The second relevant factor is that there are no examples of the reconstitution of multiethnic societies, after these have broken up into separate ethnic components. True, the international community is currently trying hard to reconstruct multiethnic societies in Bosnia and Kosovo. But results have been meagre.

In Bosnia-Herzegovina, the European Union has set itself a limited aim: to form a weak central government and allow the federated states a maximum of self-rule. But even within one of these federated states, which, to complicate matters, is itself a federation of Catholic Croats and Muslim Bosnians, the EU has not been able to reunify the city of Mostar. There is some progress, but it is both limited and slow. It is proving impossible to revive the past pattern of ethnic settlement.

In Kosovo, the situation is worse. Not only have the international authorities on the ground been unable to re-establish former settlement patterns, but the geographical separation of the two main ethnic communities is becoming ever more pronounced.

So much for the two attempts to reverse the flow of history – a flow that in the last two centuries has moved steadily in the direction of homogeneous nation states.

Elsewhere the realities produced by conflict have been accepted: Germans are not returning to Czech Sudetenland or to western Poland, Muslim and Hindu refugees are not moving back across the partition line in the Indian sub-continent; Palestinian refugees are not returning to what has become Israel.

Accepting the reality of the break-up of multiethnic societies does not, of course, mean that one should do nothing in the face of ethnic cleansing. One should prevent it or stop it when it is still possible, precisely because its nature is irreversible.

The third relevant factor is that a federation – the system of government, which the international community has in mind for Cyprus – requires the support of the inhabitants of its constituent parts. Where this is lacking, the federation breaks up. This has happened in the Soviet Union, Yugoslavia, Czechoslovakia and elsewhere. As President Denktaş has said “a federation is the end of the road – not the beginning”. In other words, communities, which are to come together in a federation, must first of all develop the will to federate. The UN formula that any solution of the Cyprus problem must be viable and acceptable to both sides takes cognizance of this fact. The Greek Foreign Minister George Papandreou has said that he did not want a successful divorce in Cyprus, but a happy marriage. A marriage cannot be valid, let alone happy, without mutual consent. At present this consent in lacking in Cyprus: the Greeks, who violated the 1960 Cyprus constitution in order to gain full control of a unitary state, have accepted a federal solution, at least for the time being. The Turks want a confederation of two sovereign states in Cyprus.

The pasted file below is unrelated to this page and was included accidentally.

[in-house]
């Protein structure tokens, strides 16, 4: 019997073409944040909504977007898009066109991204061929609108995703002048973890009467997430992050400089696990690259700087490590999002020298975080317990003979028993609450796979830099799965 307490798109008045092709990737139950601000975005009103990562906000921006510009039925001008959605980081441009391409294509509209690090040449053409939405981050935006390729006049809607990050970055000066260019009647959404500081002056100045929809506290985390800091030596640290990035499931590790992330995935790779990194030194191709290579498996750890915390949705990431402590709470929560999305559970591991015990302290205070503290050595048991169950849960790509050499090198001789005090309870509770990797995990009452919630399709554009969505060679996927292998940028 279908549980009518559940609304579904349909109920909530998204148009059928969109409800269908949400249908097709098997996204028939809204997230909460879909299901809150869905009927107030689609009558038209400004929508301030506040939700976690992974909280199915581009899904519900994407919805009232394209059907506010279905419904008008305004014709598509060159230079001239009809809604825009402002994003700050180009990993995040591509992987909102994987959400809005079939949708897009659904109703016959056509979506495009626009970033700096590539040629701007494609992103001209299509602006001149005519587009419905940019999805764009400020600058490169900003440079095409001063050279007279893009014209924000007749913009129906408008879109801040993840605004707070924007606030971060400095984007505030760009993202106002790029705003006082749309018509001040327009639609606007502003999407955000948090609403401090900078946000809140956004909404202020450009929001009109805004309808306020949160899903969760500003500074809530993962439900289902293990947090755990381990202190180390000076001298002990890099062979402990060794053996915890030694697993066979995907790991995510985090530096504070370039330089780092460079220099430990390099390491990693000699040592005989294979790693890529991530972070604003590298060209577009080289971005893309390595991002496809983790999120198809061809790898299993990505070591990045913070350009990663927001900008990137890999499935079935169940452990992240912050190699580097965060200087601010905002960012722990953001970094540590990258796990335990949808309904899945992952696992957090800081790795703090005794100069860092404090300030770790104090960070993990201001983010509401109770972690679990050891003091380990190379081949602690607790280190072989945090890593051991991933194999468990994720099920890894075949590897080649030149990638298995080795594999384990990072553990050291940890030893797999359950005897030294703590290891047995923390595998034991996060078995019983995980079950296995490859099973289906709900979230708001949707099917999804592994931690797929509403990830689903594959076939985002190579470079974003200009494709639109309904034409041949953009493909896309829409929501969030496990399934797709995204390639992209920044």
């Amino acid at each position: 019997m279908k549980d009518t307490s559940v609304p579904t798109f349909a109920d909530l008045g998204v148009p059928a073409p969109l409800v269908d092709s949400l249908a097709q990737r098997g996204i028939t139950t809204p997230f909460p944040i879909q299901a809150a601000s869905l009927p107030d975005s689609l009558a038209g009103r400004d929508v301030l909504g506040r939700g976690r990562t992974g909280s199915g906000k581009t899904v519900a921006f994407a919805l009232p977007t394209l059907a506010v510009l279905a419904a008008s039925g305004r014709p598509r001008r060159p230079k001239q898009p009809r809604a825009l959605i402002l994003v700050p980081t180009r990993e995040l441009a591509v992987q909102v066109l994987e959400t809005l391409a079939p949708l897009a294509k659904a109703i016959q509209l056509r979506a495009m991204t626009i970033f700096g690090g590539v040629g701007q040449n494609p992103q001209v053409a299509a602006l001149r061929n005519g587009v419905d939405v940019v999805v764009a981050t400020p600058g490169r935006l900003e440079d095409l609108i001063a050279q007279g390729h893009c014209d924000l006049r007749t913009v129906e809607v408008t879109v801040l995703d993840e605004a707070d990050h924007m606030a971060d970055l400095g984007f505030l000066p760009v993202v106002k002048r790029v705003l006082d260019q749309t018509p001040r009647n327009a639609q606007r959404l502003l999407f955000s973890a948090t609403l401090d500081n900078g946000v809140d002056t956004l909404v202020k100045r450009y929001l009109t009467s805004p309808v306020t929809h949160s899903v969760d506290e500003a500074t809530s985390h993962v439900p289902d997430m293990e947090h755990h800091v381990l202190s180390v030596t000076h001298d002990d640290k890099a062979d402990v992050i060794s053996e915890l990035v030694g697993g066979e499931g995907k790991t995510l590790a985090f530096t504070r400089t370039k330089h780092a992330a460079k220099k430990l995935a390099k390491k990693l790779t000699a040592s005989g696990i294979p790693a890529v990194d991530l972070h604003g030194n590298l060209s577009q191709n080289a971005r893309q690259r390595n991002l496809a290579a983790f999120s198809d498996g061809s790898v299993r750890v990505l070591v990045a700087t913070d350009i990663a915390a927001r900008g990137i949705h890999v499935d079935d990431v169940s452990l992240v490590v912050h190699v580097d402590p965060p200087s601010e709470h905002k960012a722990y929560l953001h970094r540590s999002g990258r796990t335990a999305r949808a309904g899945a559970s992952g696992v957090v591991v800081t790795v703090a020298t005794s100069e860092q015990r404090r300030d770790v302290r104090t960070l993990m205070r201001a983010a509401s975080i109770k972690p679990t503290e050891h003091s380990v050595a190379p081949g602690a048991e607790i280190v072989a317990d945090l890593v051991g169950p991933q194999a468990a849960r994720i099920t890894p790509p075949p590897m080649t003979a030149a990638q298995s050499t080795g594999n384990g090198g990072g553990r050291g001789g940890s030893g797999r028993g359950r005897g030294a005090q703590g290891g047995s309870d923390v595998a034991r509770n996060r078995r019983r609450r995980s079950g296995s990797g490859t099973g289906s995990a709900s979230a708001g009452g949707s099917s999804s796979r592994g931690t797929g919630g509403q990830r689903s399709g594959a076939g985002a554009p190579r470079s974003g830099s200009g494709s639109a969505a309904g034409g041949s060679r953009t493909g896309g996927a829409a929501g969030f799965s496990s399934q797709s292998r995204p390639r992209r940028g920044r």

This leads us to the fourth relevant factor, viz. that a confederation of two initially sovereign Cyprus states does not preclude an eventual closer union. If a confederation functions well, it could lead to a federation.

The fifth relevant factor is that the absence of bloodshed in Cyprus, achieved since 1974, is a boon to be treasured. There has been no bloodshed because the Island’s inhabitants are secure in their lives, homes and property, and because men of violence have been kept apart. To put it crudely, there has been no inter-communal violence because there has been no inter-communal contact. Any settlement, which jeopardizes this security, born of separation, is likely to lead to a renewal of violence.

More specifically, any attempt to reunite Cyprus without a preliminary agreement on the borders of the two national areas, on reciprocal property claims and on the criteria of citizenship would be a recipe for conflict.

The sixth relevant factor is that there is no Cyprus nation, as anyone who has been to the island knows full well. What is called a “Cyprus identity” is nothing more than the fading memory of eighty years of British rule. Otherwise, there is no Cyprus nation any more than there is a Cretan nation in Greece or a Cilician nation in Turkey. There are Greeks and there are Turks, and their two motherlands, Greece and Turkey: two peoples with different languages, cultures and aspirations.

Today Greece is a member of the EU. Turkey has only recently been designated a candidate for membership, with no date set for the beginning of membership negotiations. If Cyprus preceded Turkey in membership of the EU (an outcome which the current timetable presupposes), the two motherlands would have unequal access to the island, and equality between the two communities would be impossible. To give one example, if Cyprus became a member of the EU at a time when Turkey would still not be a member, any Greek from the mainland would have the right to go to Cyprus, buy property, settle and start a business there. Turks from the mainland would not enjoy any of these rights, unless there were special provisions, which, however, would be difficult to reconcile with basic EU rules.